Can’t wait to get started? Grab your favorite tools noted in the infographics above and start today by clicking here. Interested in taking your superhero powers to the next level? Consider a BEST membership by clicking here.
In the meantime, we can’t wait to see you on Giving Tuesday, Tuesday November 27, 2018! All are welcome!
In the meantime, here’s a fun little slideshow for inspiration. Thank you, superheroes!
The HeadStrong Mentor Training Program is designed to train professionals, family members, caregivers, tutors, and anyone living or working with people who live with brain injury. Mentoring is a traditional way societies pass on knowledge by working side by side and setting a positive example. This training will help you reach your potential to be an empowering support person.
In Conflict Resolution we explore a critical topic in the Mentor Training. We start with skills to create options for ourselves and others to choose successful behaviors, thereby reducing conflict. We do exercises with self-monitoring and self-calming and learn a variety of communication tools that build trust during conflict resolution. When used consistently, these tools help us and others develop successful habits in times of conflict. We provide training materials and handouts to use in your work or home setting.
Click HERE to register and learn more and to register.
Marlene’s Natural Foods Market and Deli is playing host to their annual holiday open house at BOTH store locations (Tacoma and Federal Way) THIS Saturday! This terrific event will not only get you in the healthy and happy holiday spirit, it will surely give you some pre-holiday inspiration. Check out the details, HERE.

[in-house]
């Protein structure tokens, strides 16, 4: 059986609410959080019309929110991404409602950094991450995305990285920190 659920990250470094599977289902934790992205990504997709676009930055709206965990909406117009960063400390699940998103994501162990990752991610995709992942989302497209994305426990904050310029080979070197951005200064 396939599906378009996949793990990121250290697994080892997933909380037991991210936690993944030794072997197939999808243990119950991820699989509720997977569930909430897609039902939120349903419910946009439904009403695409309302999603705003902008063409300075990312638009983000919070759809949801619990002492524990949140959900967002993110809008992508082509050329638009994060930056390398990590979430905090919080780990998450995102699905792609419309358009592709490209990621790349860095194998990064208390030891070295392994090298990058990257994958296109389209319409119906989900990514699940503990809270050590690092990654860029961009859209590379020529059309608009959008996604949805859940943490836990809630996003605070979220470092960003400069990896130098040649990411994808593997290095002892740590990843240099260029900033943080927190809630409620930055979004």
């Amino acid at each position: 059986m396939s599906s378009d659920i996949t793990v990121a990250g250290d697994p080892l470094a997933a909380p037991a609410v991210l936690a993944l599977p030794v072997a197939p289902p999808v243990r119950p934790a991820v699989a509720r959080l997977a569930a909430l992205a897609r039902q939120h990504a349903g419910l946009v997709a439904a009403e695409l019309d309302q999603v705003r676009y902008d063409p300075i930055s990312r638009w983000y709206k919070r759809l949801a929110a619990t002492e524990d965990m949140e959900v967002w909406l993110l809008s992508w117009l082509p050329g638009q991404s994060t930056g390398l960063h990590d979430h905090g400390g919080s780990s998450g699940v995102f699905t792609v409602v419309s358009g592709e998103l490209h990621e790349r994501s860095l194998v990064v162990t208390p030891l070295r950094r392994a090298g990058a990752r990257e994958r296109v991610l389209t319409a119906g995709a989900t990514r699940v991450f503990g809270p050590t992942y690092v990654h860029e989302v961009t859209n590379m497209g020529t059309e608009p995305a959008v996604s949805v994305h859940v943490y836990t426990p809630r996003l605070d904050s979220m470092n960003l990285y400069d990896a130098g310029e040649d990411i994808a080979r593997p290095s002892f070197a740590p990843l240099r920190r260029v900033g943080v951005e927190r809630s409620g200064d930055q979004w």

Oh what a night!
The first annual BEST Frightfully Delightful Dinner and Dessert Fundraising Auction was held on October 26, 2013 at Joeseppi’s Ristorante in Tacoma. Auction patrons came from near and far, some even decked out in costumes and spiffy Halloween duds, to feast on delicious Italian cuisine, bid on yummy desserts and other fabulous items in the silent auction, partake in the lively drawings for raffle prizes and door prizes and participate in the spirited costume contest and impromptu Halloween costume parade/mini-dance off!
Thanks to the team at Stichin’ It Up!, the auction banquet room was festively decorated in the spirit of the season: cute and delightful ghosts atop beautifully crafted cloth place mats adorned with ghosts and pumpkins and googly eyed spiders surrounded by gobs of fun-sized Halloween candy treats which were enjoyed by all.
The silent auction, held in Joesepppi’s roomy deli area, gave bidders a great opportunity to peruse mouth-watering and positively artistic desserts, generously appointed gift baskets, gift certificates for terrific goods and services, and so much more.